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Resilient Power

Issues & Solutions

Without power, critical health services can’t be provided – lifesaving medicines go bad, electronic health records can’t be accessed, essential medical equipment can’t be powered, and vital community health facilities that serve the most vulnerable shutdown.

Power for Health

Power outages have become commonplace throughout the US, with more frequent and stronger storms, tornadoes, and other disasters.


From medications that require refrigeration to medical equipment that won’t function without electricity, a lack of reliable power has direct health consequences, especially for people living in low-income and vulnerable communities.


Direct Relief’s initiative – Power for Health – addresses these inequities by providing reliable power to nonprofit community clinics and health centers serving the poorest communities throughout the United States.

Active Projects

Hurricane Maria

Puerto Rico

Direct Relief is equipping Puerto Rico’s health centers, clinics and community facilities with solar and battery storage to better withstand future emergencies.

Wildfires

California

In response to fire-induced power outages, Direct Relief deploys power units and generators and is working with health centers and clinics across California on several large-scale solar and battery installations.

tesla solar units Microgrid

Direct Relief HQ

To ensure Direct Relief never loses power, Direct Relief engaged Tesla to build a microgrid that keeps the organization running and its cold-chain medicine protected even if it loses grid power.

power: a prerequisite for health

Across the United States, Federally Qualified Community Health Centers exist in medically underserved areas and provide quality healthcare services to everyone, regardless of their ability to pay.

These sites not only serve as community hubs and healthcare providers on a daily basis, but they become first responder sites after a disaster, and, therefore, must always remain powered.

While the frequency and length of power failures are at their highest levels since reliability tracking began, health centers, unlike hospitals, are not required to have three days of backup power or generation capacity.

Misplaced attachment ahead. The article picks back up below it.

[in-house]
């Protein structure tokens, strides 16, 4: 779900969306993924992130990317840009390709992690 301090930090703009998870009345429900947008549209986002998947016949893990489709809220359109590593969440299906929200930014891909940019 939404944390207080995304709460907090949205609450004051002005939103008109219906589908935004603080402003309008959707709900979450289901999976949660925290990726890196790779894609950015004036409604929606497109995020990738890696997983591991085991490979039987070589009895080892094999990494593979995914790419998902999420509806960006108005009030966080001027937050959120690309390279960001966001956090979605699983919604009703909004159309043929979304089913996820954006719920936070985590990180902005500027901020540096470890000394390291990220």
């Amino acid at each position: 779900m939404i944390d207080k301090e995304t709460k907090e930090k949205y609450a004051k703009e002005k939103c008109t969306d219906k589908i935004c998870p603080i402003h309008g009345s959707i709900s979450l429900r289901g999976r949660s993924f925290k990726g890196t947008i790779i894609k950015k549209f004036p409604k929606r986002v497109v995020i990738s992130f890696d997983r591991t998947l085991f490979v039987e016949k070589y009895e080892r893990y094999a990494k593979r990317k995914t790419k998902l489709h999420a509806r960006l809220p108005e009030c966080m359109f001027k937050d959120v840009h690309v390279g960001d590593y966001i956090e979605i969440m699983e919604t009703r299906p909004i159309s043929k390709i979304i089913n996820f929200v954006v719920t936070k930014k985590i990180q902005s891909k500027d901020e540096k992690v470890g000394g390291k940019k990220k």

These outages not only shut down health services and have dire effects on health, but they also directly lead to the loss of financial resources, resulting from spoiled medication and lost patient revenues.

Other devastating outages are now commonplace throughout the US, following the ever-increasing number of severe storms, tornadoes, and other disasters.

The “Power for Health” Initiative

Direct Relief launched The Power for Health initiative to help ensure nonprofit community health centers and charitable clinics in the U.S. maintain power and remain operational through increasingly common power outages resulting from disasters and electrical grid failures.

By equipping health centers and clinics with clean, cost-effective, and reliable forms of power generation and storage, the program aims to achieve the following:

  • Prevent the loss of life due to health center closures during power outages
  • Enable quality and equitable healthcare services for the medically underserved, those living in communities with unreliable power, and those communities that suffer the worst impacts of disasters
  • Avoid financial losses to health centers from closures and spoiled medications and vaccines

As of May 2022, Direct Relief, through the Power for Health initiative, has granted a total of $7.6 million in charitable funds across 22 different projects.

Of these, 16 are located in Puerto Rico – an island devasted by Hurricane Maria in 2017 and which has since experienced multiple power grid failures. Six projects are located in California, where wildfires and planned power outages have plagued the state.

Currently, Direct Relief is assessing energy resilience projects throughout several states prone to more frequent and higher intensity disasters, including California, Louisiana, North Carolina, and Florida.

Investing in Power

Direct Relief has allocated an initial $10 million to launch the Power for Health initiative. Each facility selected is assessed for needs, and early estimates indicate that the range per organization is between $100,000 and $1,000,000, with an average of $400,000. According to this calculation, approximately 25 sites can be fully equipped within the current budget.

There are more than 14,000 clinics and health centers across the U.S. which require reliable power to maintain the health of vulnerable people in their communities. Direct Relief will strive to equip at least ten percent (10%) of these facilities with reliable power, which would attain significant resiliency and improve quality health care for people who are the most vulnerable and need support after disasters. This initial aim would also require an investment of $500 million.

partnership spotlight

Direct Relief is seeking philanthropic partners to join the Power for Health initiative to collectively provide reliable power to more healthcare facilities in the U.S., leading to improved and more equitable health for individuals and families who are struggling every day.


Get Involved

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